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Human trafficking is often more about psychological exploitation rather than physical restraint.


With images of women being tied up and shackled, news and mainstream media often paint a skewed picture of the realities of human trafficking. While these images can lead people to believe that trafficked individuals are physically restrained, it may come as a surprise that many are able to go out in public but remain victims due to psychological abuse and coercion. “[Victims] are given certain promises about


their life outlook, and then they end up in situations where wages are withheld, they are kept in places with a guard and they are not allowed to speak for themselves,” Reumann said.


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To advance change, know your local resources and partners. Many Lutheran-affiliated organizations and


partners are trying to combat human trafficking at the state and local levels. All welcome passionate volunteers and advocates. In Wisconsin, Lutherans work with legislators,


public servants and other nonprofits to build a united and comprehensive campaign to help fight, prevent and raise awareness of human trafficking. “The Lutheran Office for Public Policy in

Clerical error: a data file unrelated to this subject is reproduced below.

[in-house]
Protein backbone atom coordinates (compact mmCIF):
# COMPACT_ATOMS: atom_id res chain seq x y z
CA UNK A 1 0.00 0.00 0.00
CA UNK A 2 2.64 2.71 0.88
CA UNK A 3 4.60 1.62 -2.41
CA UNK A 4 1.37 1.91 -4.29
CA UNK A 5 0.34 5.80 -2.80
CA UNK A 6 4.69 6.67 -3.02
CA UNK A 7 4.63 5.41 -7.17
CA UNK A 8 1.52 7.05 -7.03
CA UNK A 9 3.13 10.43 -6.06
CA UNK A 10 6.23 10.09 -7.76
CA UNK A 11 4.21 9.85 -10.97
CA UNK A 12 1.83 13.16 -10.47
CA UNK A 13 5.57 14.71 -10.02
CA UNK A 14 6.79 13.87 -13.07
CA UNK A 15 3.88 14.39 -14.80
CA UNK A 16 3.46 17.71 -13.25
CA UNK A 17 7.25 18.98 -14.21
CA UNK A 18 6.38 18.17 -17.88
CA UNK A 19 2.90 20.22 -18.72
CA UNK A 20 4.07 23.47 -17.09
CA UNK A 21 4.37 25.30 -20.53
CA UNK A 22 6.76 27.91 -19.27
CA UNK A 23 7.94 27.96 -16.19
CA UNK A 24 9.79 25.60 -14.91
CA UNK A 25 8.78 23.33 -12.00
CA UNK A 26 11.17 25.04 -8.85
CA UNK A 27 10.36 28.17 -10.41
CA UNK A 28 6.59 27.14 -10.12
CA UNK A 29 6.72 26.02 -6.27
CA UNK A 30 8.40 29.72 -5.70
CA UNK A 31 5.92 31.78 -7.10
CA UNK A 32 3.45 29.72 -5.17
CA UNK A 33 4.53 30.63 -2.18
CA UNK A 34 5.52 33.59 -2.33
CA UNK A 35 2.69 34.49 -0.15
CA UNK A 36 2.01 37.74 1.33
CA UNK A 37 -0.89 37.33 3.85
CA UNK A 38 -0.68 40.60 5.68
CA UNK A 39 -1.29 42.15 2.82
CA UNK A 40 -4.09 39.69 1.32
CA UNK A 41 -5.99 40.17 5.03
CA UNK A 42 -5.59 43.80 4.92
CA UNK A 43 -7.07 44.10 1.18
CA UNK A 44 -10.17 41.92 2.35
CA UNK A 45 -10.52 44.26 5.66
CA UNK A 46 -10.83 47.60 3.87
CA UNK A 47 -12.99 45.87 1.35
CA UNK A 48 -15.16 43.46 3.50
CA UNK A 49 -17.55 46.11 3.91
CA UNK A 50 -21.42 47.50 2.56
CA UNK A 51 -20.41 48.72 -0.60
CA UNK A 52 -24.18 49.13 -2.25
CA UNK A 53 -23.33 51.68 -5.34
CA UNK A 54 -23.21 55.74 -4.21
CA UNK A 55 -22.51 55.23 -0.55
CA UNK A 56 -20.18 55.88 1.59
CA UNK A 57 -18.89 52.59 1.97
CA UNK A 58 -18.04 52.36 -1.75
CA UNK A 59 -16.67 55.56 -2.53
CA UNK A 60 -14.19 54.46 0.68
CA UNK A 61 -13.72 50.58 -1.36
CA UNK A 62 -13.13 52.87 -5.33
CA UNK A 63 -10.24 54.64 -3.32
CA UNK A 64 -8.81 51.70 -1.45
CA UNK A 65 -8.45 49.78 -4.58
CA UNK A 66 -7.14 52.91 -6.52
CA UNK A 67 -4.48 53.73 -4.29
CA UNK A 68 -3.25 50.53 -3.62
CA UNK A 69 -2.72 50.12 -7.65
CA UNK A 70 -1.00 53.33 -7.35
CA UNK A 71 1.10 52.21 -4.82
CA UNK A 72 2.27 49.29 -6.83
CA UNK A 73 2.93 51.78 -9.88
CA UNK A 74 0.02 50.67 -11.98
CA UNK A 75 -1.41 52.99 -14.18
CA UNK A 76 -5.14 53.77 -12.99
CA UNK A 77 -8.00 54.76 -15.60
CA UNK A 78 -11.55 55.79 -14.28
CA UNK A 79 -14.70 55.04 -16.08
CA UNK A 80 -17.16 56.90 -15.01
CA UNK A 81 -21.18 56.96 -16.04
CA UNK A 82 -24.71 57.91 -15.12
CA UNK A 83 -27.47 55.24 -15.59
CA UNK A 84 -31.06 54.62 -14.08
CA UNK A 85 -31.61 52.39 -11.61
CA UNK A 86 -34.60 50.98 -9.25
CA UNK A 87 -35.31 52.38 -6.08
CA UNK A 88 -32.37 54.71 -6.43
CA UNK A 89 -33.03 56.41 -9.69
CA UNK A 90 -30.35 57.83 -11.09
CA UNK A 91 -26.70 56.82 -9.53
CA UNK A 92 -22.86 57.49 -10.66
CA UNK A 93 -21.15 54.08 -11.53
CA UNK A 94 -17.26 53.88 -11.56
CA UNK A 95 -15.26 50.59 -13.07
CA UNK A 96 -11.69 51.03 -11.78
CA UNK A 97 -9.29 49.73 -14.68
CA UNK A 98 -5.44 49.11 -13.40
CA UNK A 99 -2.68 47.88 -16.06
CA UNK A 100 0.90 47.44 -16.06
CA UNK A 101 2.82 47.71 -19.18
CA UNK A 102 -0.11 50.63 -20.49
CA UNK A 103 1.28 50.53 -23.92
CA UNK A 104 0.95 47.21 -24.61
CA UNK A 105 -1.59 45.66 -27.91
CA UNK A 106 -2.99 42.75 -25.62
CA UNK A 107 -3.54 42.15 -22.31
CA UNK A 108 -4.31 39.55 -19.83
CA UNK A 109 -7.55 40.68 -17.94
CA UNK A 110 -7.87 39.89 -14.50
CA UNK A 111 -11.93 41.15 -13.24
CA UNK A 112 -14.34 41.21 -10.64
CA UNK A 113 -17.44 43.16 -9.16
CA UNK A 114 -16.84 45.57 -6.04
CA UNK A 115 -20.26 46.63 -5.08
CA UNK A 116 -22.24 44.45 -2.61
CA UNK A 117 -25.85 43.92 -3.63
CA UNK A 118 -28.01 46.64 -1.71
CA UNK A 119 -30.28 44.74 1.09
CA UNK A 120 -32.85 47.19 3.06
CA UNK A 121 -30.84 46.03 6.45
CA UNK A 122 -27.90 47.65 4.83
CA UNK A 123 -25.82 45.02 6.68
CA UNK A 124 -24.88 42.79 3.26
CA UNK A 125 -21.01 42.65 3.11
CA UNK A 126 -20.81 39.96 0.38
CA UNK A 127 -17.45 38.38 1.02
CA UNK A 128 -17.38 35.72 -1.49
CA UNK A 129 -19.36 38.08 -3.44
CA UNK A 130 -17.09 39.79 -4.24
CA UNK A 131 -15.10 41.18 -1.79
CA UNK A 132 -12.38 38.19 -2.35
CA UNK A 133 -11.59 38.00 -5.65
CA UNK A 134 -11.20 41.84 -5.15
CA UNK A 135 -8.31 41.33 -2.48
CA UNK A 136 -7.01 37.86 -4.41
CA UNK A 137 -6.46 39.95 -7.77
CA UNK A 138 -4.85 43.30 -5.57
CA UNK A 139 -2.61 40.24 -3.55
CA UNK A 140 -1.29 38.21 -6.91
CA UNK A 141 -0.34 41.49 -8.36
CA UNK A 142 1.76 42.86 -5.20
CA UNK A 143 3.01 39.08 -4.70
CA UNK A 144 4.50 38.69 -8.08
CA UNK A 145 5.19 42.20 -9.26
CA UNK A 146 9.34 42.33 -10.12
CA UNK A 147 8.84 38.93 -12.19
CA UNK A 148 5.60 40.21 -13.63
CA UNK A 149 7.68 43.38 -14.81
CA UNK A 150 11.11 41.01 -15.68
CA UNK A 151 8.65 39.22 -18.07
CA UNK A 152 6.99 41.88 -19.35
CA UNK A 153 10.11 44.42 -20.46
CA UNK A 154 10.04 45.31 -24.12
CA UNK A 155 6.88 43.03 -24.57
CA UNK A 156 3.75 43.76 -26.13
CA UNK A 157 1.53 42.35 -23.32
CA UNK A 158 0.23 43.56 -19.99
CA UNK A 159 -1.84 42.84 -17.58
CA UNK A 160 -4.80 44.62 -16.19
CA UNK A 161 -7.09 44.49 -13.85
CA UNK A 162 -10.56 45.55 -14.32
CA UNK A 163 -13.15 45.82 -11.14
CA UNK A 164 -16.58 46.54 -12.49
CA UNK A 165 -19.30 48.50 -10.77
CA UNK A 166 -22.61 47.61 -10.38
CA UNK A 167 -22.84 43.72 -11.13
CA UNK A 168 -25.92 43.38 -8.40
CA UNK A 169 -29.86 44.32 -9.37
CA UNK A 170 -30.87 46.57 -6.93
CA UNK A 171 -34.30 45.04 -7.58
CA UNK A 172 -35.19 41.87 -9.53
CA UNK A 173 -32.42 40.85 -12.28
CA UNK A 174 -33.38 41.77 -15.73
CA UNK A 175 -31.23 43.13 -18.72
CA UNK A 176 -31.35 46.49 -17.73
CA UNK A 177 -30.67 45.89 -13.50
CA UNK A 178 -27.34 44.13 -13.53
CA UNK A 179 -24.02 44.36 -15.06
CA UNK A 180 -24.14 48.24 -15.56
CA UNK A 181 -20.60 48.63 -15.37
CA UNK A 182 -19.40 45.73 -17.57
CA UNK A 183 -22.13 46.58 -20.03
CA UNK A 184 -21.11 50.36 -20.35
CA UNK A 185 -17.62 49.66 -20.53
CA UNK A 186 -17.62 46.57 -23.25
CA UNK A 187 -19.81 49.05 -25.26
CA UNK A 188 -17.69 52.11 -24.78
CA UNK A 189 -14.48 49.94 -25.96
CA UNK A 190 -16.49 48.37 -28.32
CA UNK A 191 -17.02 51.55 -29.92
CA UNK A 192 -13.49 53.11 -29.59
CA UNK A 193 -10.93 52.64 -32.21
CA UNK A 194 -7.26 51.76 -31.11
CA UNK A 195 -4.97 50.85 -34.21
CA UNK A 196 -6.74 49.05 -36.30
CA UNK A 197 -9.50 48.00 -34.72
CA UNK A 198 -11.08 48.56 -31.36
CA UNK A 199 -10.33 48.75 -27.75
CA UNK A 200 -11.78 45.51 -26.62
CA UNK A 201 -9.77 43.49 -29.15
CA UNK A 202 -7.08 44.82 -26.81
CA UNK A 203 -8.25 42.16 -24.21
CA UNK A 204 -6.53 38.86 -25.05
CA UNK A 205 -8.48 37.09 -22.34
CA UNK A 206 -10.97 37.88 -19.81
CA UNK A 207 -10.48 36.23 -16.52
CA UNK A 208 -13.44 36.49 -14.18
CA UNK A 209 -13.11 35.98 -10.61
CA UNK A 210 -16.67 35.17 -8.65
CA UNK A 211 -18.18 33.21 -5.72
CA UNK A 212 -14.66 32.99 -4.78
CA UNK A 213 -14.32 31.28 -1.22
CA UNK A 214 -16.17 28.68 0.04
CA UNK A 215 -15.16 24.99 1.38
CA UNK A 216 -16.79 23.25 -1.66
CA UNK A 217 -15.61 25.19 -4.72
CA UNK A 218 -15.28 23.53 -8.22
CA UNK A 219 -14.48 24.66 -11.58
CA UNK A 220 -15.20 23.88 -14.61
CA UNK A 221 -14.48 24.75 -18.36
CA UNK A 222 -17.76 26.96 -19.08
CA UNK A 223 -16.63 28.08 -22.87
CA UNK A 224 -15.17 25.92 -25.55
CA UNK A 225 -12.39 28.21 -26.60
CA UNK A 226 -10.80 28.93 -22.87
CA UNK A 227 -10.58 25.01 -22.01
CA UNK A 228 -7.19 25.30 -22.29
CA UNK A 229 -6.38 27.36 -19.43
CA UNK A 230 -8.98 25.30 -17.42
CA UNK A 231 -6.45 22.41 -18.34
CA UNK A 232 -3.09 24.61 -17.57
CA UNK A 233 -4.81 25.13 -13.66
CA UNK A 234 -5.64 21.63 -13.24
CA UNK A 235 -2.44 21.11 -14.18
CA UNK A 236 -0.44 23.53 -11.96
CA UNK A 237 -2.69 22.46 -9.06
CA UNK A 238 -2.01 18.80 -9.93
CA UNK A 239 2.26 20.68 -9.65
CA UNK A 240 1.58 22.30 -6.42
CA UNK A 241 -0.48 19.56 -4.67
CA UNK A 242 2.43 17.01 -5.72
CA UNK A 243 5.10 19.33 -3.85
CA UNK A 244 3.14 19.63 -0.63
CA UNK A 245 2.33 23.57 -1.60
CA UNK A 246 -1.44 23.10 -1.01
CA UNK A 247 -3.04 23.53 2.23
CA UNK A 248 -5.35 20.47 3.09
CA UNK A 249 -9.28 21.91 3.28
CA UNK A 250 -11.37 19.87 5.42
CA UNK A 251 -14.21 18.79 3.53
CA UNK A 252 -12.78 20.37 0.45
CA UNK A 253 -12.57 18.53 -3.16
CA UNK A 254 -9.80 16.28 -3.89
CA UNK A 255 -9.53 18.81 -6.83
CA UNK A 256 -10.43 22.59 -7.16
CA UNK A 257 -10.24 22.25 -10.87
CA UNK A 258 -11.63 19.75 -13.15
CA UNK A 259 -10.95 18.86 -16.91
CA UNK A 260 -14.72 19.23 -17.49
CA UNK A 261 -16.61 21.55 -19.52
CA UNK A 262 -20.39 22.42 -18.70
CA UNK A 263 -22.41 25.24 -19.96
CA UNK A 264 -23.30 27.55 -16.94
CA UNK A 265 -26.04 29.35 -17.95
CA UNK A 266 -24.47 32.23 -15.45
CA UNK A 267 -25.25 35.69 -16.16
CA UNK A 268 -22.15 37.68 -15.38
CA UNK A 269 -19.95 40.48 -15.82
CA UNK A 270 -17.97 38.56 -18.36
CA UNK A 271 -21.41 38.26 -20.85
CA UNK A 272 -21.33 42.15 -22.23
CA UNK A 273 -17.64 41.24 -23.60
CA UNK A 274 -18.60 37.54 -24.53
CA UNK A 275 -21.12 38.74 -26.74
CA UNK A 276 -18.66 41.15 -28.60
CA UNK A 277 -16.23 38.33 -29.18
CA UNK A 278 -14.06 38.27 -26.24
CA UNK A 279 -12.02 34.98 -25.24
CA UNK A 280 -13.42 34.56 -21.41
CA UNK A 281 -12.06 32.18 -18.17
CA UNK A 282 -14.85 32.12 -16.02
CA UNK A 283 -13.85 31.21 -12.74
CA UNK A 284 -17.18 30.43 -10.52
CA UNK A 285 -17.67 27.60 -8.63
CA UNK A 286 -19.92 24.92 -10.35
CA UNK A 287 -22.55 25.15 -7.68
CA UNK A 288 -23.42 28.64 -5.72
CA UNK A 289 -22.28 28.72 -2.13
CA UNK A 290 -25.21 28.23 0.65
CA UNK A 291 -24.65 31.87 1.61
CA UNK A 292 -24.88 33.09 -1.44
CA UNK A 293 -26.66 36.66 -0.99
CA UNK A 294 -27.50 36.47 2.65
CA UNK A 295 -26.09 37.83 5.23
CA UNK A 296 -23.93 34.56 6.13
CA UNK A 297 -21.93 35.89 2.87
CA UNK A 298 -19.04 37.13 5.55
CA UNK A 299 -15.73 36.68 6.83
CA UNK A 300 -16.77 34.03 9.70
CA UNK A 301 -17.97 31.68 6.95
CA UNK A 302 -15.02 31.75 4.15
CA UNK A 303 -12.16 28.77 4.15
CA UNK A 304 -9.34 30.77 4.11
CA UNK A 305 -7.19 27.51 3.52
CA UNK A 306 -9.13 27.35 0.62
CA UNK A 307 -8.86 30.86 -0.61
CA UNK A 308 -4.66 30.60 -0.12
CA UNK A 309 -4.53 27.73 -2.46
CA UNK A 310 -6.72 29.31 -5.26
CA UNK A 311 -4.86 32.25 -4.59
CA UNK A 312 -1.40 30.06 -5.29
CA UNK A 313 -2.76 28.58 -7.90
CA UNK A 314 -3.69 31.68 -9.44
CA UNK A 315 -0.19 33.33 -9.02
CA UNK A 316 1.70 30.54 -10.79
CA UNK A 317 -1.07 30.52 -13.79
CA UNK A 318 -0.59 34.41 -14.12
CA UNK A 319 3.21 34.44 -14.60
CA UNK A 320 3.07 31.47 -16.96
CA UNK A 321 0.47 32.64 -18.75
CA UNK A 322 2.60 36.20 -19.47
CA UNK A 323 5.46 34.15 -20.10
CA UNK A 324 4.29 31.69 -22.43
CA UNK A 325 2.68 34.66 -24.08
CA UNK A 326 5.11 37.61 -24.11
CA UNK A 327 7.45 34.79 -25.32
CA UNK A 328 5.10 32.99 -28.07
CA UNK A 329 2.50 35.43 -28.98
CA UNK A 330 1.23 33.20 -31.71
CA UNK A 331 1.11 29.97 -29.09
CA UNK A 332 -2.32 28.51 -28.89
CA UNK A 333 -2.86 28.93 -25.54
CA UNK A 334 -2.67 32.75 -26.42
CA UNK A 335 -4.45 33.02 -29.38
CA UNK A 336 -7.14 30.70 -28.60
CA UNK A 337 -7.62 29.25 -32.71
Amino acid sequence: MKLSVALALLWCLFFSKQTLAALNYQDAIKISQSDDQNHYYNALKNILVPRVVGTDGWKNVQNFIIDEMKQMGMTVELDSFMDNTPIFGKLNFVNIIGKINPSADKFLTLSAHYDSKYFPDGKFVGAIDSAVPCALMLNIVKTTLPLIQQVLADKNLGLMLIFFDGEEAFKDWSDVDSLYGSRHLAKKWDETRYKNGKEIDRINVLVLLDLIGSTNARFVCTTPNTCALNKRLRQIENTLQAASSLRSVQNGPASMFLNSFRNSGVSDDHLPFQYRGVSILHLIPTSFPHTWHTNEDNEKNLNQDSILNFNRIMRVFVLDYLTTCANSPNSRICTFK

Wisconsin is addressing [human trafficking] by educating people in the church and at community events, advocating for public policies and helping others to be advocates for just legislation,” said Cindy Crane, its director. They also work with Cherish All Children, an ELCA ministry that helps congregations prevent sexual exploitation, and belong to a statewide consortium on anti-human trafficking in Wisconsin. Pastors and synod representatives can also be


a source for learning more about how to join the anti-trafficking movement.


The facts


According to the International Labour Organization, there are an estimated 20.9 million victims of human trafficking globally:


• 68% are trapped in forced labor. • 26% are children. • 55% are women and girls.


More than 21,000 cases of human trafficking have been reported to the National Human Trafficking Resource Center hotline in the last eight years. The hotline annually receives multiple reports of cases in each of the 50 states and Washington, D.C.


Source: polarisproject.org


For more • To learn more about ELCA congregational efforts to fight human trafficking, see the article “It happens close to home” at LivingLutheran.org.


• Read the ELCA social message “Commercial Sexual Exploitation” at elca.org/socialmessages.


Dierberg Clark is a freelance writer living with her husband and twins in Chesterton, Ind.


RELIGION NEWS & SOCIAL ISSUES • LIVINGLUTHERAN.ORG 31


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